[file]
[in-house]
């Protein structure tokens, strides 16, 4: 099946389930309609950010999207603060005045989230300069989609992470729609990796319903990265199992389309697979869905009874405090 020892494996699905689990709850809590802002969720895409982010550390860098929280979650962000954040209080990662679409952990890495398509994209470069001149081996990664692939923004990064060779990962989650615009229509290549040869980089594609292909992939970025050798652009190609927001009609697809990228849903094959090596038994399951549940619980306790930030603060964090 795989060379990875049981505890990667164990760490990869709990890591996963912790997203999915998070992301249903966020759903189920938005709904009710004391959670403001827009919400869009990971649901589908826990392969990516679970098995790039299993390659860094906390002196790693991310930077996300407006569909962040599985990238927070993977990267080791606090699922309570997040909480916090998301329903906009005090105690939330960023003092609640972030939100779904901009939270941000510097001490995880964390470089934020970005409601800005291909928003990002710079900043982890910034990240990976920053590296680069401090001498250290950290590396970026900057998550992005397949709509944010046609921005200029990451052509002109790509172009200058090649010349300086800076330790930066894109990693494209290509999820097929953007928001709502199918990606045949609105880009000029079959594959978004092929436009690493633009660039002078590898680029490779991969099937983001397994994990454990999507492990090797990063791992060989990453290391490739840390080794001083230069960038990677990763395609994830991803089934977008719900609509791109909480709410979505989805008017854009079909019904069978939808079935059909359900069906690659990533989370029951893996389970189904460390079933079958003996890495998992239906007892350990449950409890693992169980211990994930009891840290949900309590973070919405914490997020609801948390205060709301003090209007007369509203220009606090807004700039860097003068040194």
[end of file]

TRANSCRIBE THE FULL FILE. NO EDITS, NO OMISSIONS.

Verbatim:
[in-house]
């Protein structure tokens, strides 16, 4: 099946389930309609950010999207603060005045989230300069989609992470729609990796319903990265199992389309697979869905009874405090 020892494996699905689990709850809590802002969720895409982010550390860098929280979650962000954040209080990662679409952990890495398509994209470069001149081996990664692939923004990064060779990962989650615009229509290549040869980089594609292909992939970025050798652009190609927001009609697809990228849903094959090596038994399951549940619980306790930030603060964090 795989060379990875049981505890990667164990760490990869709990890591996963912790997203999915998070992301249903966020759903189920938005709904009710004391959670403001827009919400869009990971649901589908826990392969990516679970098995790039299993390659860094906390002196790693991310930077996300407006569909962040599985990238927070993977990267080791606090699922309570997040909480916090998301329903906009005090105690939330960023003092609640972030939100779904901009939270941000510097001490995880964390470089934020970005409601800005291909928003990002710079900043982890910034990240990976920053590296680069401090001498250290950290590396970026900057998550992005397949709509944010046609921005200029990451052509002109790509172009200058090649010349300086800076330790930066894109990693494209290509999820097929953007928001709502199918990606045949609105880009000029079959594959978004092929436009690493633009660039002078590898680029490779991969099937983001397994994990454990999507492990090797990063791992060989990453290391490739840390080794001083230069960038990677990763395609994830991803089934977008719900609509791109909480709410979505989805008017854009079909019904069978939808079935059909359900069906690659990533989370029951893996389970189904460390079933079958003996890495998992239906007892350990449950409890693992169980211990994930009891840290949900309590973070919405914490997020609801948390205060709301003090209007007369509203220009606090807004700039860097003068040194």